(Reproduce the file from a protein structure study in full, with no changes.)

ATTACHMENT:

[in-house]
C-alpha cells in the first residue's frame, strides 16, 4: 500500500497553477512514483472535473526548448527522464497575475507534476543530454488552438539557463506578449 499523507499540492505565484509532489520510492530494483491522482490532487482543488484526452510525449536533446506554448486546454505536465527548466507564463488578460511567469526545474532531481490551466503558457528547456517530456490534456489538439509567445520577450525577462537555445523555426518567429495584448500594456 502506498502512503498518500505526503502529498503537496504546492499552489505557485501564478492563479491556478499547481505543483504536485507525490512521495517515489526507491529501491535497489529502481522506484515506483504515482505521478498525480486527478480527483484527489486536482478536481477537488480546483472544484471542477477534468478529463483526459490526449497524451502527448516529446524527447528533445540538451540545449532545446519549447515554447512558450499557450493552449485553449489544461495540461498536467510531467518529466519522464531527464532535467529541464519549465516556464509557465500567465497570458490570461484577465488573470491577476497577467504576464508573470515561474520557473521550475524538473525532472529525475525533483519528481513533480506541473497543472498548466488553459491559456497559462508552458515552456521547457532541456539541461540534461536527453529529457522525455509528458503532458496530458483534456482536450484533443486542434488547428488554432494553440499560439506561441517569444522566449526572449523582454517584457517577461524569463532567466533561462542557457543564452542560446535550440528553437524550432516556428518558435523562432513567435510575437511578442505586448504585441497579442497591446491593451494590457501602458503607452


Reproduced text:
[in-house]
C-alpha cells in the first residue's frame, strides 16, 4: 500500500497553477512514483472535473526548448527522464497575475507534476543530454488552438539557463506578449 499523507499540492505565484509532489520510492530494483491522482490532487482543488484526452510525449536533446506554448486546454505536465527548466507564463488578460511567469526545474532531481490551466503558457528547456517530456490534456489538439509567445520577450525577462537555445523555426518567429495584448500594456 502506498502512503498518500505526503502529498503537496504546492499552489505557485501564478492563479491556478499547481505543483504536485507525490512521495517515489526507491529501491535497489529502481522506484515506483504515482505521478498525480486527478480527483484527489486536482478536481477537488480546483472544484471542477477534468478529463483526459490526449497524451502527448516529446524527447528533445540538451540545449532545446519549447515554447512558450499557450493552449485553449489544461495540461498536467510531467518529466519522464531527464532535467529541464519549465516556464509557465500567465497570458490570461484577465488573470491577476497577467504576464508573470515561474520557473521550475524538473525532472529525475525533483519528481513533480506541473497543472498548466488553459491559456497559462508552458515552456521547457532541456539541461540534461536527453529529457522525455509528458503532458496530458483534456482536450484533443486542434488547428488554432494553440499560439506561441517569444522566449526572449523582454517584457517577461524569463532567466533561462542557457543564452542560446535550440528553437524550432516556428518558435523562432513567435510575437511578442505586448504585441497579442497591446491593451494590457501602458503607452